Visitor of the Week: Mackenzie Davenport


Meet Mackenzie Davenport of the University of Alabama at Birmingham. Mackenzie is a graduate student and member in the lab headed by Dr. Mick Edmonds. She is currently on campus training at the 37th iteration of our Mouse Development, Stem Cells & Cancer course – her first course at CSHL.  

What are your research interests? What are you working on?
I’m really interested in the genetic mechanisms underlying disease. I’m currently working on studying genetic and molecular mechanisms involved in lung cancer pathogenesis.

How did you decide to make this the focus of your research?
Lung cancer is a devastating disease, acting as the number one cause of cancer-related deaths, and while several of the genetic drivers of lung cancer have been identified, a lot of them have been found to be “untargetable,” or cancer cells quickly develop resistance mechanisms to current approaches. This really highlighted a huge unmet need to further understand other genetic mechanisms underlying this disease.

How did your scientific journey begin?
I think high school was a really pivotal time in my life: I took an AP Biology class by an incredibly enthusiastic and talented teacher; I met a little boy battling muscular dystrophy; and a friend’s mother passed away from lung cancer. These events happening concurrently and simultaneously really inspired a need to understand how genetics and DNA were playing a role in disease.

Was there something specific about the Mouse Development, Stem Cells & Cancer that drew you to apply?
I’m really interested in mouse models and how better models can be made to more accurately recapitulate disease, so learning a lot of the techniques -- from zygote isolation and microinjection to mouse embryonic stem cell culture -- essentially how to make a genetically engineered mouse model, was really appealing.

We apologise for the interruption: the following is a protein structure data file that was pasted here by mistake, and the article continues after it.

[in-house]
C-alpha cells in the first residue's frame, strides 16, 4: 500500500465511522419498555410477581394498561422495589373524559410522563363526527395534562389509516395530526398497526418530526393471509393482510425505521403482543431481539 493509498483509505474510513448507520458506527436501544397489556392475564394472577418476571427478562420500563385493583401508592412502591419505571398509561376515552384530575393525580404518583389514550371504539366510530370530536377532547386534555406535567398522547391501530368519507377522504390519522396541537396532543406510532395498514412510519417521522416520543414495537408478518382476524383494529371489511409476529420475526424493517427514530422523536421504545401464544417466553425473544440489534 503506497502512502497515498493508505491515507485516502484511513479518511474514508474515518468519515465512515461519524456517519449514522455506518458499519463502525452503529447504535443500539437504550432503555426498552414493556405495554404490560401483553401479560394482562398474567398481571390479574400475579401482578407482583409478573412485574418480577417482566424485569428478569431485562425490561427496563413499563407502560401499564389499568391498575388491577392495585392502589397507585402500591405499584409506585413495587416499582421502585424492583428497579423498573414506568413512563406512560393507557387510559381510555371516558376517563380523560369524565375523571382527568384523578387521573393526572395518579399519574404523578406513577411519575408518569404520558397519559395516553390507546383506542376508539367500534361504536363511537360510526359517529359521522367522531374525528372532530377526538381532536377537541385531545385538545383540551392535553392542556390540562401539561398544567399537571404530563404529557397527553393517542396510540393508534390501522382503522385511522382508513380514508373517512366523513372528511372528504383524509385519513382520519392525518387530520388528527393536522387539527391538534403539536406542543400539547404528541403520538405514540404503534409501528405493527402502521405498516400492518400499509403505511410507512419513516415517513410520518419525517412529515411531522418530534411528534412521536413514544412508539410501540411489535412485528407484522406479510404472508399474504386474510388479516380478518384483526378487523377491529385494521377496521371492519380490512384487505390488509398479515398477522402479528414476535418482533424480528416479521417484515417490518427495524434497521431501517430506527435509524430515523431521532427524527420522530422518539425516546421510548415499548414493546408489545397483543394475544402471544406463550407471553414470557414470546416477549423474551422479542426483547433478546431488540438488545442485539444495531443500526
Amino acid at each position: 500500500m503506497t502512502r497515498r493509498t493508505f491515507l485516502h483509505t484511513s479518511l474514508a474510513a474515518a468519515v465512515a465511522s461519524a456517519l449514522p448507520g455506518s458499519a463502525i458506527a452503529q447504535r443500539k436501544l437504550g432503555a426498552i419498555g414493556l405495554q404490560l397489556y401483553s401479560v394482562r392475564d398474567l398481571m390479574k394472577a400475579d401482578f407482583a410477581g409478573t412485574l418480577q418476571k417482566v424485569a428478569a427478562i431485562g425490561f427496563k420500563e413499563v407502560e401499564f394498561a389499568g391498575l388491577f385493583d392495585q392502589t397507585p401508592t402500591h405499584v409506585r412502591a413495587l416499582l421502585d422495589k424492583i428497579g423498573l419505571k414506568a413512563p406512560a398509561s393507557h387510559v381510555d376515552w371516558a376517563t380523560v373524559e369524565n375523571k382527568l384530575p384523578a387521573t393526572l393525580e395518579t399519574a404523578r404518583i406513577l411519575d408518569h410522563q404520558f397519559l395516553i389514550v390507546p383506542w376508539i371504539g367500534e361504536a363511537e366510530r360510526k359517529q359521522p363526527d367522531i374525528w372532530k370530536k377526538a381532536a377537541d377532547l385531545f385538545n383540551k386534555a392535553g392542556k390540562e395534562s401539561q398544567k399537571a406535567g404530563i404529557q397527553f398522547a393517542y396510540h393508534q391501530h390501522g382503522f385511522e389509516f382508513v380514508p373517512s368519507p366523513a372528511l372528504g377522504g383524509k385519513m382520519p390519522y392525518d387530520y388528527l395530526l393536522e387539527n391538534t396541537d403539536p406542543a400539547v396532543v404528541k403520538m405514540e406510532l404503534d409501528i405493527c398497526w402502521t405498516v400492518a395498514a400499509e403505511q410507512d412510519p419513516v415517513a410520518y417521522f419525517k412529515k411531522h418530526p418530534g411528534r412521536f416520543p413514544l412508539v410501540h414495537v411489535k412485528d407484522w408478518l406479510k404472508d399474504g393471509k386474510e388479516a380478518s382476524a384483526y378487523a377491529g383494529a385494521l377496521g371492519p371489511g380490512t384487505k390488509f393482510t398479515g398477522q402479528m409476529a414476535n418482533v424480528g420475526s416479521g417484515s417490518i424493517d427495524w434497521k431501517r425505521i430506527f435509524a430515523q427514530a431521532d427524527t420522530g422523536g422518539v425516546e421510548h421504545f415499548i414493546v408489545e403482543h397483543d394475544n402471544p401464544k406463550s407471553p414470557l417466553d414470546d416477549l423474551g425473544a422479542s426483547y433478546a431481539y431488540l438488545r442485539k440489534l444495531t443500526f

What and/or how will you apply what you’ve learned from the course to your work?
In addition to sharing the techniques that I have learned with my lab mates, one of the biggest things I will apply to my own work is a greater perspective on cancer, especially from a developmental viewpoint.

What is your key takeaway from the course?
The course has been a fantastic experience, and one of the biggest takeaways is having been able to meet so many amazing scientists who are leaders in their fields and actually being able to learn directly from them.

If someone curious in attending a future iteration of this course asked you for feedback or advice on it, what would you tell him/her?
The course is amazing, and I highly recommend it. In such a short amount of time, there is so much information that you can learn about mouse development, the creation of mouse models, stem cells, etc. It really is a privilege to attend and is an invaluable experience.

What do you like most about your time at CSHL?
The campus is absolutely beautiful, and there are so many fantastic people to meet who are visiting from all over the world.

Mackenzie received a scholarship from the National Cancer Institute (NCI) to cover a portion of her course tuition. On behalf of Mackenzie, thank you to NCI for supporting and enabling our young scientists to attend a CSHL course where they expand their skills, knowledge, and network.

Thank you to Mackenzie for being this week's featured visitor. To meet other featured scientists - and discover the wide range of science that takes part in a CSHL meeting or course - go here.